Health Disparities and TBI

Two native Americans Learning how to weave

Health disparities are differences in health outcomes and their causes among groups of people.1 Groups can be defined by factors such as race, ethnicity, sex, education, income, disability, geographic location (e.g., rural or urban), or sexual orientation and gender identity. When examining disparities in TBI, CDC analyzes differences in incidence rates, prevalence rates, and outcomes by group.

Which groups are most affected by TBI?

TBI has contributed to the deaths of more than one million Americans over the last two decades.2 For survivors, a TBI can lead to short- or long-term problems that may affect all aspects of a person’s life, including the ability to work3,4 or build relationships with others,5 and it can change how a person thinks, acts, feels, and learns. While anyone is at risk for getting a TBI, some groups have a greater likelihood of dying from a TBI or living with long-term problems that resulted from the injury.6

Certain racial and ethnic groups have a higher chance of sustaining a severe TBI.

American Indian/Alaska Native children and adults have higher rates of TBI-related hospitalizations and deaths than other racial or ethnic groups.2,7-9 Factors that contribute to this disparity include higher rates of motor vehicle crashes,10 substance use,10 and suicide11 as well as difficulties in accessing appropriate health care.12

In addition to differences in rates of TBI, racial and ethnic minority groups, particularly non-Hispanic black and Hispanic patients, are less likely to receive follow-up care and rehabilitation following a TBI compared to non-Hispanic white patients.13-18 Racial and ethnic minorities are also more likely to have poor psychosocial, functional, and employment-related outcomes after sustaining a TBI than non-Hispanic white individuals.19-23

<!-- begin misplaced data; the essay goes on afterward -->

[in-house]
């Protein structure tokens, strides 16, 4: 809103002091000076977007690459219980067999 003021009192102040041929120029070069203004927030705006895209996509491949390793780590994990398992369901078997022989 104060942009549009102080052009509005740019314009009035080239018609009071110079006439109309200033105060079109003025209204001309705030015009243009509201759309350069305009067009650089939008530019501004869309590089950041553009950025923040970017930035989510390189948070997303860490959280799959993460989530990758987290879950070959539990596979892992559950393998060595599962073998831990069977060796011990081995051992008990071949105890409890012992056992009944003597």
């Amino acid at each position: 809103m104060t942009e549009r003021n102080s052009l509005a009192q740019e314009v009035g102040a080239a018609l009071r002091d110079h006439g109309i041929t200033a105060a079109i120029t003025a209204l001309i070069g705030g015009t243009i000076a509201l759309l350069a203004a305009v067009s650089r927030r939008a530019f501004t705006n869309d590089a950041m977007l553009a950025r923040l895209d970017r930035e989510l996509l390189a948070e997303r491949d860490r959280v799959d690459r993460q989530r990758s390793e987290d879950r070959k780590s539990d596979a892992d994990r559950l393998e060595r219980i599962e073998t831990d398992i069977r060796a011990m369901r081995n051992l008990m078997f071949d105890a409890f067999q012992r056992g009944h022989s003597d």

People with lower incomes and those without health insurance have less access to TBI care.

Survivors of a moderate or severe TBI may face a difficult road to recovery that requires services such as physical therapy and mental health treatment for months or years in order to return to pre-injury function. For TBI survivors with lower incomes or who are uninsured, there can be significant barriers in accessing appropriate TBI care. Compared with patients who have private health insurance, those who are uninsured are:

  • Less likely to receive a TBI procedure (e.g., craniectomy/craniotomy, ventriculostomy, intracranial pressure monitor placement, arterial line placement, and central line placement).24
  • Less likely to receive inpatient services, such as rehabilitation.6,18,25,26
  • More likely to die in the hospital.27

People in rural areas are more likely to die from a TBI.

People living in rural areas have a greater risk of dying from a TBI compared to people living in urban areas.28-32 Some reasons for this disparity include:

  • More time needed to travel to emergency medical care.33